We’ve all heard of Murphy’s Law. It states that “whatever can go wrong will go wrong.” I’ve never really believed it much–it seems too pessimistic to me. (Sometimes things actually go right!) But, there are some laws and theories that I do believe in, such as:
The Fuel Price Paradox: “If you fill your vehicle with fuel, the next morning the price per gallon will go down; however, if you wait until the next day to fuel, you will find that the price per gallon has gone up considerably.”
It’s disconcerting how often this happens. If I wait until tomorrow to fill up my tank, I’ll invariably find that the price has risen. But, if I top off my tank today, I’ll awake to see the price has dropped. I don’t know how to keep this from happening. I wonder if, as a public service, I should announce when I am going to fuel up, so everyone else can wait a few hours and get lower prices for themselves.
Another theory I am sure about is: The Busier Parent Postulate: “If a child has a question, and both parents are available, they will approach whichever parent is currently busier.” In my family, that usually means they’ll go to my wife. I’ll be staring at my phone, looking at something useless like a list of “20 Unknown Facts About ‘Gilligan’s Island,’”while my wife is busy doing some home work on her computer, and they’ll ignore me and interrupt her with some important question like, “Mom, can I have a banana?”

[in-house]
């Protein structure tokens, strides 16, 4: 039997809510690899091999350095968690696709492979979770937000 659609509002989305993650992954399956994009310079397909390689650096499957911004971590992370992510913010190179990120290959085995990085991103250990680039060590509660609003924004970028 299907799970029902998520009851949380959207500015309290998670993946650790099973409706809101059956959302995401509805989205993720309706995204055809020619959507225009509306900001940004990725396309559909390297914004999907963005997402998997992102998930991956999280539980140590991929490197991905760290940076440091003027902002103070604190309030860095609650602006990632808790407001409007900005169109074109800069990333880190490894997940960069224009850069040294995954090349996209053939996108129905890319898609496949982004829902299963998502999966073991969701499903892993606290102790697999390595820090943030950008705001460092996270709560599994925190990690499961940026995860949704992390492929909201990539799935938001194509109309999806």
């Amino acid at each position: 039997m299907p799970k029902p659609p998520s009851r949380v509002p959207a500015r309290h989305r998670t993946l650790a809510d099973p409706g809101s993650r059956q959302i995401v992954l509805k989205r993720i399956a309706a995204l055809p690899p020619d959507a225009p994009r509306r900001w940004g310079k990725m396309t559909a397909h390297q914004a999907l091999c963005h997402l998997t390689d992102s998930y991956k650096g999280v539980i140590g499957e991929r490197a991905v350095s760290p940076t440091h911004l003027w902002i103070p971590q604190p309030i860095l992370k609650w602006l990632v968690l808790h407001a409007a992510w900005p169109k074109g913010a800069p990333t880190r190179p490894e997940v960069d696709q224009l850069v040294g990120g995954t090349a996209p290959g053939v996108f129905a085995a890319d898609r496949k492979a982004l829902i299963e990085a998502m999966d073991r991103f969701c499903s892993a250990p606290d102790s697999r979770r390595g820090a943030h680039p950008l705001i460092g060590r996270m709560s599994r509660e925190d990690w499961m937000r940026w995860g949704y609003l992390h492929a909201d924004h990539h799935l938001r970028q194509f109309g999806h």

Unless, of course, my wife is playing games on her phone and I’m brushing my teeth, in which case I’m the one they’ll ask, “Dad, can you sign for my homework?”
This postulate is closely related to The Phone Call Contradiction, which states that: “Children will have absolutely nothing to say to you until you are on the phone trying to talk to someone else.”
And then there is The Obvious/Oblivious Paradigm: “When looking for something, it is most likely in one of the three most obvious places, even if those places have already been searched.” The other day my daughter was looking for a library book because she had to return it. I asked if she had checked in her backpack. She replied that she had. I told her to check it again. She said, “I’ve already looked there.” You’ll never guess where she eventually found it.
Needless to say, she had waited until two minutes before she needed to leave for the bus stop before she began searching for her missing book, because she had to adhere to The Procrastination Principle.”